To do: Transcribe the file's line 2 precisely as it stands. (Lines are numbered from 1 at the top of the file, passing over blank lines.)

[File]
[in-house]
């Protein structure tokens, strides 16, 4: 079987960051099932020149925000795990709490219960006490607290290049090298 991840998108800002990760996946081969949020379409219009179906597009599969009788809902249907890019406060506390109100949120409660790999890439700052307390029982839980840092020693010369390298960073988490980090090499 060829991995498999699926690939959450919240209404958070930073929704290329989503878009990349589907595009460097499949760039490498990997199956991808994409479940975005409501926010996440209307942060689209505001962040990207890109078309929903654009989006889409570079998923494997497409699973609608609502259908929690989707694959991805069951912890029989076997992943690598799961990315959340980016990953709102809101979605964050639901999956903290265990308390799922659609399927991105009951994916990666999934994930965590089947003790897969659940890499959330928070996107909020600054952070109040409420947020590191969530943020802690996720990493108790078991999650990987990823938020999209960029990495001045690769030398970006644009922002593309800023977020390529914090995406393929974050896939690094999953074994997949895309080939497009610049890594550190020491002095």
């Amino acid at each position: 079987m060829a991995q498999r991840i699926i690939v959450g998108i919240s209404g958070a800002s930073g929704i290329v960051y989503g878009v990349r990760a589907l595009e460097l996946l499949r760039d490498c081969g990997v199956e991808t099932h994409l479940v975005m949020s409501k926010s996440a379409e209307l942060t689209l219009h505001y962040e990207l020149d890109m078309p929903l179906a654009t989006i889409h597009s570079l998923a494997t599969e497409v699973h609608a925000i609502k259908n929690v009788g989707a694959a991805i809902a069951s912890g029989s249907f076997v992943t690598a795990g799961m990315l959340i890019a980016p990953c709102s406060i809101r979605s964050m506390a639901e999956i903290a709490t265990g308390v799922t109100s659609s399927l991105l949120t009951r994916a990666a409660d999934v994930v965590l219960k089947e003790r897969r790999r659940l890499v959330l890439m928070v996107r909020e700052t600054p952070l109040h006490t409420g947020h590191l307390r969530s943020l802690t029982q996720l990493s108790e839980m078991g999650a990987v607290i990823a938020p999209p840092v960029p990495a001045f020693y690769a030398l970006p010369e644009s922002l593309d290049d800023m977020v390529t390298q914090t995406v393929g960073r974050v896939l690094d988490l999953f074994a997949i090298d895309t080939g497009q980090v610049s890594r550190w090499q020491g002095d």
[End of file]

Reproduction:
């Protein structure tokens, strides 16, 4: 079987960051099932020149925000795990709490219960006490607290290049090298 991840998108800002990760996946081969949020379409219009179906597009599969009788809902249907890019406060506390109100949120409660790999890439700052307390029982839980840092020693010369390298960073988490980090090499 060829991995498999699926690939959450919240209404958070930073929704290329989503878009990349589907595009460097499949760039490498990997199956991808994409479940975005409501926010996440209307942060689209505001962040990207890109078309929903654009989006889409570079998923494997497409699973609608609502259908929690989707694959991805069951912890029989076997992943690598799961990315959340980016990953709102809101979605964050639901999956903290265990308390799922659609399927991105009951994916990666999934994930965590089947003790897969659940890499959330928070996107909020600054952070109040409420947020590191969530943020802690996720990493108790078991999650990987990823938020999209960029990495001045690769030398970006644009922002593309800023977020390529914090995406393929974050896939690094999953074994997949895309080939497009610049890594550190020491002095």